• What are Heads of Terms?

    Heads of Terms (HoTs) is an essential preliminary document which sets out the skeleton terms of a lease that are agreed in principle between the parties in the course of initial negotiations. HoTs can vary depending on the complexity of the transaction but they typically outline terms such as the parties, the demised premises, rent, term, VAT, permitted use and any additional specific arrangements. HoTs can therefore provide the foundation for subsequent negotiations.

    On any given day, a commercial property solicitor can be presented with either well-constructed HoTs or with a scrap of paper with the details of the agreement. Parties are often unaware of the pitfalls that HoTs can create and therefore it is vital that they take independent legal advice prior to entering into the lease. Particularly if a transaction is complex, HoTs can help flesh out any issues early on.

    Are Heads of Terms legally binding?

    HoTs are usually non-binding and remain subject to contract.

    Under the Law of Property (Miscellaneous Provisions) Act 1989, the Heads of Terms may be considered legally binding if they are:

    • In writing;
    • Include the terms expressly agreed between the parties;
    • Have been signed by all parties; and
    • Include offer, acceptance, consideration and an intention to create a legal relationship.

    Given that HoTs may satisfy the above criteria, it is important that they include an express provision as to whether the parties can rely on them being legally binding. Often, parties try to avoid HoTs being treated as legally binding by inserting the words “Subject to Contract”. This shows that the HoTs are instead intended only to be a set of terms in place to provide a level of certainty on various factors relevant to the lease.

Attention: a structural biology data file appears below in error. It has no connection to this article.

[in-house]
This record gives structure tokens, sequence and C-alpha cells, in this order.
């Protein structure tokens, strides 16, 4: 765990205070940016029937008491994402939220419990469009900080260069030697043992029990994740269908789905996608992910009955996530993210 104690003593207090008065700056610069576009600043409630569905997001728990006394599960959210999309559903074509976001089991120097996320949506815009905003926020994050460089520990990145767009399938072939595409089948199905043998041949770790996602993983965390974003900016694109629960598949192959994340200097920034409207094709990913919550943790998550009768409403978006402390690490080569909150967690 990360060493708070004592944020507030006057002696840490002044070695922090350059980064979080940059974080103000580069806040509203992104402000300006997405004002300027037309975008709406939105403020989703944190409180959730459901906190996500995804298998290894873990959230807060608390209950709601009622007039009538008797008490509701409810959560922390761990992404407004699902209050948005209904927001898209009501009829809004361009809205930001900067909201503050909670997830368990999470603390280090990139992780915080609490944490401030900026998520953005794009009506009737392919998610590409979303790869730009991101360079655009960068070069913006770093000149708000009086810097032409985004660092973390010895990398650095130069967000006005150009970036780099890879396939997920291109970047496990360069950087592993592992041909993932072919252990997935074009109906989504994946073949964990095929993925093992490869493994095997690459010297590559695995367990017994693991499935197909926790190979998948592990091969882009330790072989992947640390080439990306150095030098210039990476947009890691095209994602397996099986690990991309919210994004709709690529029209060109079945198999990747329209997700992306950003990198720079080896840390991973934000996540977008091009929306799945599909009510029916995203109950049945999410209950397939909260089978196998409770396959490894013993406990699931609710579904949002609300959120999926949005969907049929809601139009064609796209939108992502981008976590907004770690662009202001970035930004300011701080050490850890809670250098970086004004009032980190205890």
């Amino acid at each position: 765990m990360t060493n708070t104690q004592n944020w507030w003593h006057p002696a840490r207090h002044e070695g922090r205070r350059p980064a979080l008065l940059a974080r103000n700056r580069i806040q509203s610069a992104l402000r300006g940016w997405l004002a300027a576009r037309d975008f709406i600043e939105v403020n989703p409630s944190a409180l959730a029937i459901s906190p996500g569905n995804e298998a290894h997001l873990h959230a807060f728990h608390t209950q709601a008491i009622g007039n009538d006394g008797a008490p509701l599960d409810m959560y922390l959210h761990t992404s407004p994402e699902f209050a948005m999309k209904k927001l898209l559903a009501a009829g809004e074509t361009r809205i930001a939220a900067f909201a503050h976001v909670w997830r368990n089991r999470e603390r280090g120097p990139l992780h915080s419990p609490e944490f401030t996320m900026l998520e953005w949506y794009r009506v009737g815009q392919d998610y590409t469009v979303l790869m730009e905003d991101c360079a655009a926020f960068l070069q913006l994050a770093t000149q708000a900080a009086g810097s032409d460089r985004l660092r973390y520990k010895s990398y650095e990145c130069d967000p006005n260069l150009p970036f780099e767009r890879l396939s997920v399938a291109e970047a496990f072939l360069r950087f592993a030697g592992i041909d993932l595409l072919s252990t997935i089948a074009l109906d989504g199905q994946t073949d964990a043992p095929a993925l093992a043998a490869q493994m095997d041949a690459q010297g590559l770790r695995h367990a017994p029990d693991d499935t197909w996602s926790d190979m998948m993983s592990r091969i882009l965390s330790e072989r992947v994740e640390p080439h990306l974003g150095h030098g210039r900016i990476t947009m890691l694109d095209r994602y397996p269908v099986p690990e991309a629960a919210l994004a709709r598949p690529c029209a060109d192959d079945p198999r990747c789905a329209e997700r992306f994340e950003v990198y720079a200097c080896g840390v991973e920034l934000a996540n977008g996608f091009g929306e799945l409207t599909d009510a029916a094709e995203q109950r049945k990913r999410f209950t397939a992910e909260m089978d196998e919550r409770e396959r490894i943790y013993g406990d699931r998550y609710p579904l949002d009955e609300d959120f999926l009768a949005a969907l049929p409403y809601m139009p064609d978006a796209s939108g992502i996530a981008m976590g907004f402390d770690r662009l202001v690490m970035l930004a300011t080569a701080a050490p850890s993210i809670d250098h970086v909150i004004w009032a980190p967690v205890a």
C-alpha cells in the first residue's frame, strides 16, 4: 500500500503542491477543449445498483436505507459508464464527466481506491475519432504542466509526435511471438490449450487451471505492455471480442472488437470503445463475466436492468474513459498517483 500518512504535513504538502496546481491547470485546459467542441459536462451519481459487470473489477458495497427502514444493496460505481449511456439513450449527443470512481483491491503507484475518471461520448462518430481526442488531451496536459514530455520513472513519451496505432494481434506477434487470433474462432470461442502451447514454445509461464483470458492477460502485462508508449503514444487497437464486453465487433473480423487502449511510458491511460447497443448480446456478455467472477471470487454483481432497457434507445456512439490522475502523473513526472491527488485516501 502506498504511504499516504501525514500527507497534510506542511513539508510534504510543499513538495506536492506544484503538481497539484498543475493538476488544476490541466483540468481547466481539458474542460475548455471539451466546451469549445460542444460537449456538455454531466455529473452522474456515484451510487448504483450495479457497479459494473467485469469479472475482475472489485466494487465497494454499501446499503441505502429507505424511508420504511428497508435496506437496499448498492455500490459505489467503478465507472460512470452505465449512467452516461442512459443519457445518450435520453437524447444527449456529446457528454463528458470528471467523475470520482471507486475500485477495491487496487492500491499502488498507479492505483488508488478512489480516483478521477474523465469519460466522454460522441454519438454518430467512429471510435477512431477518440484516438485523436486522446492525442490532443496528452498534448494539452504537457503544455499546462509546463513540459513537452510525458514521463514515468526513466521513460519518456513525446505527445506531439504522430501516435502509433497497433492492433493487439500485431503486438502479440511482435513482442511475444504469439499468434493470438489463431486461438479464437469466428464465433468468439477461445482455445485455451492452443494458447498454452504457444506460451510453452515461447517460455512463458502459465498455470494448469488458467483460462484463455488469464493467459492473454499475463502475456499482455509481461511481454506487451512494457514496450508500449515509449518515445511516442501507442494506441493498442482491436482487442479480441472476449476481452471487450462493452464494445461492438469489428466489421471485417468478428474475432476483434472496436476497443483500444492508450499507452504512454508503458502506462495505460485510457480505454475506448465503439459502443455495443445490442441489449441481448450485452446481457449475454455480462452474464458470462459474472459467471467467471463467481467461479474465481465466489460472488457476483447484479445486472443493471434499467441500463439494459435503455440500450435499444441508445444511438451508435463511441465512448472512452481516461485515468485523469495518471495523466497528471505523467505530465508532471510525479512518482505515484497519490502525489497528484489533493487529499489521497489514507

In Commercial Property transactions, if the Heads of Terms are “Subject to Contract” can the Tenant move into the property while the finer points are negotiated?

    In commercial property transactions, the Landlord and the Tenant are often working towards tight deadlines.

    If the HoTs are understood to be “Subject to Contract” by both parties, then they will not usually be treated as a legally binding agreement. However, if either party are to carry out any of the obligations under the HoTs, this can undermine the fact that they are “Subject to Contract”.

    If negotiations are likely to take some time, and the Tenant urgently needs to move into the property, then both parties should consider a Tenancy at Will whilst the lease is negotiated.

    Points to remember when negotiating Heads of Terms:

    • Heads of Terms should create a structure for the transaction.
    • There should be sufficient detail in the HoTs to ensure protracted negotiations are not required, which will only result in delays and higher legal costs.
    • If the parties do not intend the HoT’s to be legally binding, they must ensure that they are “Subject to Contract”.
    • If the Tenant wishes to move into the property whilst the lease is negotiated, both parties may wish to consider a Tenancy at Will or license as a stop-gap.
    • Although HoTs are often drawn up by agents, parties should consider instructing a commercial property solicitor at the inception of the matter. This will ensure that all potential issues can be identified and addressed prior to any detailed negotiations.

    This content is correct at time of publication

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